At a Sri Rejeki factory on the outskirts of Solo, Central Java, where thousands of workers stitch clothes for the likes of J.C. Penney Co., Guess Inc., Walmart Inc. and other major brands, the sewing machines are running at full capacity. “The virus has confirmed that everyone has been too dependent on China,” Lukminto said, adding that the jump in orders means they will be working at their peak for the next six months at least.
Lukminto said he had also received an order from Indonesia’s National Disaster Mitigation Agency for 20,000 chem suits. The full-body overalls, otherwise known as CBRN because they protect against chemical, biological, radiological and nuclear threats, would be rolled out to people on the front line of defense if there were to be an outbreak of the virus in Indonesia. There’s also been interest from China and Taiwan, Lukminto said.
But there’s a negative impact too. Budiarto Tjandra, the director of PT Panarub Industry, which makes shoes for Adidas AG and Mizuno Corp., said the shuttering of factories in China was already causing problems. “Our material supplies have been disrupted because some of our material is imported from China, and the supplier’s factory is still closed,” he said.
Malaysian pet store
Nutri Pro Pets Sdn Bhd., a Malaysian pet products company, is imposing purchase restrictions on its cat litter, which it imports from China.
“My biggest problem right now is all my customers got a little panicked and rushed to buy my company’s products,” said Steve Soh, the firm’s marketing manager. “This situation makes it impossible for my inventory to last for more than a month.”
“And now, all I can do is just ask the supplier when it will be able to produce,” he said.
The high seas
William Fairclough, managing director of Wah Kwong Maritime Transport Holdings Ltd., which jointly owns bulk carriers, tankers and small pressurized liquefied petroleum gas carriers, said his firm will have to wait a little longer for the orders it has placed.
“We’ve got a couple of ships that are due to be delivered from shipyards in China, one in April and one in June, and we have already been sent a force majeure by the yard because they simply don’t have the workers, they are not there.”
“We had a ship that called in China for dry dock regular maintenance and we turned up at the shipyard last week and they just said, ‘Sorry, there’s just no people here.'”
He expects that to change over coming weeks as the Chinese government encourages workers to return. “It’s not an end of days game-changing event.”
New Zealand lobsters
New Zealand’s government said on Feb. 5 that between 150 and 180 tons of live rock lobster were being held in the country in pots and tanks, at sea and on land, after Chinese buyers canceled their orders.
The government said it would allow a limited release of rock lobster back into the wild. Fisheries Minister Stuart Nash said in a release that the “decision will affect the live crayfish in holding pots at sea, and some held in tanks on land. It means they can be harvested again when the trade disruptions are resolved.”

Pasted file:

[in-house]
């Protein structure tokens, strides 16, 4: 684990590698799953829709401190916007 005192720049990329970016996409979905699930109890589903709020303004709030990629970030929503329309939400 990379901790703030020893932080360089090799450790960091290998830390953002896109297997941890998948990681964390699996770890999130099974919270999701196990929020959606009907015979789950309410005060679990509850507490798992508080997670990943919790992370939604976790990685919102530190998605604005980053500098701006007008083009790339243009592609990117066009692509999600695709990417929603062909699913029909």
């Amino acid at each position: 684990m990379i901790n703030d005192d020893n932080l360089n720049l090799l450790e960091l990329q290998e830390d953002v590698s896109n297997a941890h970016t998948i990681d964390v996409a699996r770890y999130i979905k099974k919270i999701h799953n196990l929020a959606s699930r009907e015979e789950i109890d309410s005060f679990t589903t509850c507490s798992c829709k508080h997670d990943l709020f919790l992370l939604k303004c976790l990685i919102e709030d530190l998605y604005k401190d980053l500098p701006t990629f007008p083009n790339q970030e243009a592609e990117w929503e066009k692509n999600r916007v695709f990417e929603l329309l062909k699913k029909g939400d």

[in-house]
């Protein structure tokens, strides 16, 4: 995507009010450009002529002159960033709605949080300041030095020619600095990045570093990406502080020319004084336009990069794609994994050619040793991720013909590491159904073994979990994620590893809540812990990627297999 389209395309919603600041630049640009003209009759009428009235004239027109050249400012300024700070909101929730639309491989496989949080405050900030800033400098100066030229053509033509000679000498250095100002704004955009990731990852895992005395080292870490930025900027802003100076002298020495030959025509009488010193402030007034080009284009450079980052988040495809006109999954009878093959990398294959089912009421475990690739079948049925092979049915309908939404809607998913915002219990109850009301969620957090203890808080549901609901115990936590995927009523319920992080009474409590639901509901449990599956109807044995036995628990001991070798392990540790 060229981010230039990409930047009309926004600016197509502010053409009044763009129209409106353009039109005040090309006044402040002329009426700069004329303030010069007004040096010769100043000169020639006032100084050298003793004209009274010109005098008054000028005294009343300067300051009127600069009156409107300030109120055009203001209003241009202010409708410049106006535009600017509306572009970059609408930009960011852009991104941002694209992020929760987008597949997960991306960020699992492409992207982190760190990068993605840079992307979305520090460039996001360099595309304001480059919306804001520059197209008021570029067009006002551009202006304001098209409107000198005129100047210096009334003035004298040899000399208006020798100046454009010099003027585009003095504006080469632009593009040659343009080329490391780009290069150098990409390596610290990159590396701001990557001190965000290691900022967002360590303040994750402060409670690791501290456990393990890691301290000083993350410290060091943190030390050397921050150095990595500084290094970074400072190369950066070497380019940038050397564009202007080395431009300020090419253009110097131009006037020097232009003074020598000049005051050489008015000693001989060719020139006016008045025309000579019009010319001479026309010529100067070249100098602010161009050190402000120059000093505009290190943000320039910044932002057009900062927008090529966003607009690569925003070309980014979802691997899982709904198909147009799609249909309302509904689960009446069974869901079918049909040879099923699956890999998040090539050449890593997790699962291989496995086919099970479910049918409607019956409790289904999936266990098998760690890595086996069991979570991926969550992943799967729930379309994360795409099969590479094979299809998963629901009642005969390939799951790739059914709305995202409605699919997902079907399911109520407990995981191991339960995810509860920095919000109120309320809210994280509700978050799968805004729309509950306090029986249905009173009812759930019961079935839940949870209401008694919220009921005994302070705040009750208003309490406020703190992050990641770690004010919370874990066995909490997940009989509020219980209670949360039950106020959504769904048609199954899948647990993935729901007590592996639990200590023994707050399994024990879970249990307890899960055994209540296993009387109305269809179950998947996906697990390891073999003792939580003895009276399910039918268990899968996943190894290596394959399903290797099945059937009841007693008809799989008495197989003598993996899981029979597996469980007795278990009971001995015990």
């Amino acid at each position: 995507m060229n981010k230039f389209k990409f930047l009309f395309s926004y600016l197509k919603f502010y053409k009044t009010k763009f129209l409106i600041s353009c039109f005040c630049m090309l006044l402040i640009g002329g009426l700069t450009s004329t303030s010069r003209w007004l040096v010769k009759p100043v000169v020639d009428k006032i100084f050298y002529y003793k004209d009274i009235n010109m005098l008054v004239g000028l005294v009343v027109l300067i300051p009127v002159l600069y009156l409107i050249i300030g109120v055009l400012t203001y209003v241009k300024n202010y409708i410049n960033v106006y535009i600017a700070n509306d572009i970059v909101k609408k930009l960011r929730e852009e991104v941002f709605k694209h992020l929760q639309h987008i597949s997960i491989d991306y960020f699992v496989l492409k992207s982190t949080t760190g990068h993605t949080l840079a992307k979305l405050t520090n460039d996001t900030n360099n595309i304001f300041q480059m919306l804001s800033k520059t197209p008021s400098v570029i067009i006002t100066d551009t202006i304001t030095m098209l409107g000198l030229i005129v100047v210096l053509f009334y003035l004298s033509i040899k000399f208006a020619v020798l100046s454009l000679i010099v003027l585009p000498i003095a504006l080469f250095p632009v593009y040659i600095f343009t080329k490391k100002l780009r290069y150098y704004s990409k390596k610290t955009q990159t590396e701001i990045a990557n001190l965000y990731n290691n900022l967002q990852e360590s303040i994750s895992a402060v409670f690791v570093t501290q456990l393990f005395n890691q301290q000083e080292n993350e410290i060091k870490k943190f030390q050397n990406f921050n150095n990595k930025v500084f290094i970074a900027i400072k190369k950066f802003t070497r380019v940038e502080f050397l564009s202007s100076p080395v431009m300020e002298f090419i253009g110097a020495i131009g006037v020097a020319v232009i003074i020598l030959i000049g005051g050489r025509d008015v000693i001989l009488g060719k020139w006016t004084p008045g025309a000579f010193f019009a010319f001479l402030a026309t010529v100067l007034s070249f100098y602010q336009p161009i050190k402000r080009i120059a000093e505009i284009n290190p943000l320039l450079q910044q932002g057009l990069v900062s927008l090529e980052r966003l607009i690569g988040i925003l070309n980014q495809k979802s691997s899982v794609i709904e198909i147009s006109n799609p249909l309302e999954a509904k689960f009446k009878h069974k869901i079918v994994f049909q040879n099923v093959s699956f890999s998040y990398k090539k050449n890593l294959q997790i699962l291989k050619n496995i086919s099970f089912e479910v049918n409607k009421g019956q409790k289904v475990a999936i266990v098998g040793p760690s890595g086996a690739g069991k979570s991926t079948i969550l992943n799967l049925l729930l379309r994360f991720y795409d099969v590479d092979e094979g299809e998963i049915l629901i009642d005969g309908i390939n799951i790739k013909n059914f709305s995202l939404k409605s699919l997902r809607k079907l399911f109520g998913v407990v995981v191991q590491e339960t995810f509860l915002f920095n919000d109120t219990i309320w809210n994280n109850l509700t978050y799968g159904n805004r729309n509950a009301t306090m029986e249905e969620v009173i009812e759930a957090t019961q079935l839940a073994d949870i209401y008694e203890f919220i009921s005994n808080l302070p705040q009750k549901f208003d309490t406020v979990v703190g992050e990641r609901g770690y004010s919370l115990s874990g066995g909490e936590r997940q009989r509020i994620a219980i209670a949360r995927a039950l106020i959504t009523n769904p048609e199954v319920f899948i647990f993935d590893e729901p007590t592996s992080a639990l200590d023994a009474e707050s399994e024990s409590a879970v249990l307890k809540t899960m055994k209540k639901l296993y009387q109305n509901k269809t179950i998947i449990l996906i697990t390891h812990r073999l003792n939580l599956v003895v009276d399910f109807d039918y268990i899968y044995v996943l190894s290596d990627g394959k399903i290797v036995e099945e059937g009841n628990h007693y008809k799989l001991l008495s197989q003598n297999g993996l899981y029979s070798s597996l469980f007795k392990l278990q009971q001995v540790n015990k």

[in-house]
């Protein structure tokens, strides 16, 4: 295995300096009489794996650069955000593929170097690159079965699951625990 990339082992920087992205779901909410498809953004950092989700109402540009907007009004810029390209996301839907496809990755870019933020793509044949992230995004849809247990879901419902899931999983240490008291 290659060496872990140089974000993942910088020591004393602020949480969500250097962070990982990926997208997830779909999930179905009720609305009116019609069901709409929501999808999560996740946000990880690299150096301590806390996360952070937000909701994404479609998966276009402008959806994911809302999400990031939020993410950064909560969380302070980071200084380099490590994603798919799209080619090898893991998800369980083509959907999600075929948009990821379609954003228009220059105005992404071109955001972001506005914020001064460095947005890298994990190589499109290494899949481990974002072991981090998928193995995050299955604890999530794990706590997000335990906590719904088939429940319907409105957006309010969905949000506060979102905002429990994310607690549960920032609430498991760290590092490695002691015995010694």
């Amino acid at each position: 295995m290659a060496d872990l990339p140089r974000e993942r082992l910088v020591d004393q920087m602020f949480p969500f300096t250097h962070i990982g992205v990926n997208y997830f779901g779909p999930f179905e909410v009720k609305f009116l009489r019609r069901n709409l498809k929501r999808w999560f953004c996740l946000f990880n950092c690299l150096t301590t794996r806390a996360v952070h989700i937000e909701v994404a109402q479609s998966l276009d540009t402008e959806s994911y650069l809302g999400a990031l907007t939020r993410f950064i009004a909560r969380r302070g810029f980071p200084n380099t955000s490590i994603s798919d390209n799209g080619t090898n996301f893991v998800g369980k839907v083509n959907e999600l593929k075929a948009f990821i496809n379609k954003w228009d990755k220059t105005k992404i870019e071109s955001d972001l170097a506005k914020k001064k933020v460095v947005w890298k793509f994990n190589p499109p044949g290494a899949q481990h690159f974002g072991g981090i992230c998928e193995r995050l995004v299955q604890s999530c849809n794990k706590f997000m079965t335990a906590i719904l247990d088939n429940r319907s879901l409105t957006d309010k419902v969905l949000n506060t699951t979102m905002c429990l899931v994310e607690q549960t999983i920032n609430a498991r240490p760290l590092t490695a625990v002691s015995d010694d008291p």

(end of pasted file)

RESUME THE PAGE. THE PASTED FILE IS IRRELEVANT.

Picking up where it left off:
Komatsu Ltd., the No. 2 maker of mining equipment, will move production of some parts from China to other Asian countries because of factory constraints. To avoid disrupting the global supply of its gigantic diggers, Komatsu will need to make or buy components used in vehicle frames, wire harnesses and casting parts in other countries such as Japan, Vietnam and Thailand, according to spokeswoman Naoko Furumai.
Rival Hitachi Construction Machinery Co. was forced to cease production of machines and parts at its plant in the eastern Chinese province of Anhui because of restrictions put in place to contain the virus. It’s going to take some time to restart manufacturing at the plant, according to Tokyo-based spokeswoman Sayori Nagaoka.
Vietnam furniture firms
A few months ago, Xuan Hoa Vietnam Joint Stock Co. was hosting prospective overseas clients looking to shift some of their furniture production to Vietnam from China. Now the company is scrambling to find key parts such as plastic chair netting and rubber washers to keep its assembly lines operating after Chinese suppliers closed factories.
“We are trying to keep the factory running by getting materials from other sources domestically, but we are very worried now,” said Chief Executive Officer Le Duy Anh, whose clients include Swedish furniture giant Ikea. Anh, whose factory of 500 workers lies northwest of Hanoi, has reduced employee hours as he trims production.
“We hope things will get better when summer comes and it kills the virus,” he said. “But right now we are struggling.”